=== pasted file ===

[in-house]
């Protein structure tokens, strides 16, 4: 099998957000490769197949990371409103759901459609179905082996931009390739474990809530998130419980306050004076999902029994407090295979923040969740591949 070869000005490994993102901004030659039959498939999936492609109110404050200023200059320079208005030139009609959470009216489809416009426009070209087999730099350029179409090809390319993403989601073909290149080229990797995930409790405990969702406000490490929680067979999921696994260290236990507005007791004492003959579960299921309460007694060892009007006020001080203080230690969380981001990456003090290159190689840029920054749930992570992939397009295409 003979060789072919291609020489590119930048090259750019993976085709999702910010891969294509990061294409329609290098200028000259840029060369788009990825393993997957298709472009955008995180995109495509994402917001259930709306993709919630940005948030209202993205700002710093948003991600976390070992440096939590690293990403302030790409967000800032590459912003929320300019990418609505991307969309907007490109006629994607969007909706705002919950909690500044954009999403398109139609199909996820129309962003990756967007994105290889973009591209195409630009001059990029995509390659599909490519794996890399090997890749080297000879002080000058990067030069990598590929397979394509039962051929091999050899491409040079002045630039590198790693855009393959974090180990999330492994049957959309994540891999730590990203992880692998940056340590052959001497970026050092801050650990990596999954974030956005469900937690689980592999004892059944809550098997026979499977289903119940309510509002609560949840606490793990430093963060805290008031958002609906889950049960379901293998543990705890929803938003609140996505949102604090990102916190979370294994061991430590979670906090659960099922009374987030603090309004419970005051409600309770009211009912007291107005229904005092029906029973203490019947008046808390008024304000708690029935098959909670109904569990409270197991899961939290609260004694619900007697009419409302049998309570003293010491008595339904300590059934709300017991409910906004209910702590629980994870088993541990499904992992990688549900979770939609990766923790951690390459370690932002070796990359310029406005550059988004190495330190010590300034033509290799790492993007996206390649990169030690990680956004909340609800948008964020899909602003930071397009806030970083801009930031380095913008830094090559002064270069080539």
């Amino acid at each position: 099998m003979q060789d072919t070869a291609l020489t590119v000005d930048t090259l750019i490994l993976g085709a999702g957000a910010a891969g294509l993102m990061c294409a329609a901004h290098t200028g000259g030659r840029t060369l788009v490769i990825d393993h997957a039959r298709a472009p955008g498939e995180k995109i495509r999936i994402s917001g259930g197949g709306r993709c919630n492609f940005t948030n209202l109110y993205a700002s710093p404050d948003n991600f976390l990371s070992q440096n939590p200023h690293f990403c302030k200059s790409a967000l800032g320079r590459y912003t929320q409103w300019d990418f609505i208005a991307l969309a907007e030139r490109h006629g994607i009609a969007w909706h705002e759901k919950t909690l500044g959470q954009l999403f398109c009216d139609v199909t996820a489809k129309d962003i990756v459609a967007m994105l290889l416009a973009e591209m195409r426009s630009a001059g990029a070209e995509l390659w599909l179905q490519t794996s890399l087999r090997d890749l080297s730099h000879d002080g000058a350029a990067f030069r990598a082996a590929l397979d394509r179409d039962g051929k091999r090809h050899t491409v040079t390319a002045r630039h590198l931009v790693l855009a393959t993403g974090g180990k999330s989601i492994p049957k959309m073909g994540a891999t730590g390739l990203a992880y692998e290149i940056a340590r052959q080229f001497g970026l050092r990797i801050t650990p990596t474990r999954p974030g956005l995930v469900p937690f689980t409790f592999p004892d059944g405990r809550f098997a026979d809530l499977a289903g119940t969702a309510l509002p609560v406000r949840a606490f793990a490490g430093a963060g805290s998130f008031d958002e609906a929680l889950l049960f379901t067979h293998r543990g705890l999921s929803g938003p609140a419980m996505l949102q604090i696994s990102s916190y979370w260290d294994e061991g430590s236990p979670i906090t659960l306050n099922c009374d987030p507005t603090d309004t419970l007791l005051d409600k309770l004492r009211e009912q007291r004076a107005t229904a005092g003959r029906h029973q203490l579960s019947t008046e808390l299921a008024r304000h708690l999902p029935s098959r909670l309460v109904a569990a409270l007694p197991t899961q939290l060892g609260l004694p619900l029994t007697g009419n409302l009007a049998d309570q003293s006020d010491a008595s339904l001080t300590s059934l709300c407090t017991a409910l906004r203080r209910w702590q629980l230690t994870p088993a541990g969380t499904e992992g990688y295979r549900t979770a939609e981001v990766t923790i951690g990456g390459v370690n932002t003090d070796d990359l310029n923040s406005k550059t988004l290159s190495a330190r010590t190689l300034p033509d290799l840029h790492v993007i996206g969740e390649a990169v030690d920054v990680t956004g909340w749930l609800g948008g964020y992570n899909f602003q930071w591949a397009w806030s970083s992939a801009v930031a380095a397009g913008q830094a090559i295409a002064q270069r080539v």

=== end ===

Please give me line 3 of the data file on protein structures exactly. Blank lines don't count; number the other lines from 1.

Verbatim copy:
């Amino acid at each position: 099998m003979q060789d072919t070869a291609l020489t590119v000005d930048t090259l750019i490994l993976g085709a999702g957000a910010a891969g294509l993102m990061c294409a329609a901004h290098t200028g000259g030659r840029t060369l788009v490769i990825d393993h997957a039959r298709a472009p955008g498939e995180k995109i495509r999936i994402s917001g259930g197949g709306r993709c919630n492609f940005t948030n209202l109110y993205a700002s710093p404050d948003n991600f976390l990371s070992q440096n939590p200023h690293f990403c302030k200059s790409a967000l800032g320079r590459y912003t929320q409103w300019d990418f609505i208005a991307l969309a907007e030139r490109h006629g994607i009609a969007w909706h705002e759901k919950t909690l500044g959470q954009l999403f398109c009216d139609v199909t996820a489809k129309d962003i990756v459609a967007m994105l290889l416009a973009e591209m195409r426009s630009a001059g990029a070209e995509l390659w599909l179905q490519t794996s890399l087999r090997d890749l080297s730099h000879d002080g000058a350029a990067f030069r990598a082996a590929l397979d394509r179409d039962g051929k091999r090809h050899t491409v040079t390319a002045r630039h590198l931009v790693l855009a393959t993403g974090g180990k999330s989601i492994p049957k959309m073909g994540a891999t730590g390739l990203a992880y692998e290149i940056a340590r052959q080229f001497g970026l050092r990797i801050t650990p990596t474990r999954p974030g956005l995930v469900p937690f689980t409790f592999p004892d059944g405990r809550f098997a026979d809530l499977a289903g119940t969702a309510l509002p609560v406000r949840a606490f793990a490490g430093a963060g805290s998130f008031d958002e609906a929680l889950l049960f379901t067979h293998r543990g705890l999921s929803g938003p609140a419980m996505l949102q604090i696994s990102s916190y979370w260290d294994e061991g430590s236990p979670i906090t659960l306050n099922c009374d987030p507005t603090d309004t419970l007791l005051d409600k309770l004492r009211e009912q007291r004076a107005t229904a005092g003959r029906h029973q203490l579960s019947t008046e808390l299921a008024r304000h708690l999902p029935s098959r909670l309460v109904a569990a409270l007694p197991t899961q939290l060892g609260l004694p619900l029994t007697g009419n409302l009007a049998d309570q003293s006020d010491a008595s339904l001080t300590s059934l709300c407090t017991a409910l906004r203080r209910w702590q629980l230690t994870p088993a541990g969380t499904e992992g990688y295979r549900t979770a939609e981001v990766t923790i951690g990456g390459v370690n932002t003090d070796d990359l310029n923040s406005k550059t988004l290159s190495a330190r010590t190689l300034p033509d290799l840029h790492v993007i996206g969740e390649a990169v030690d920054v990680t956004g909340w749930l609800g948008g964020y992570n899909f602003q930071w591949a397009w806030s970083s992939a801009v930031a380095a397009g913008q830094a090559i295409a002064q270069r080539v």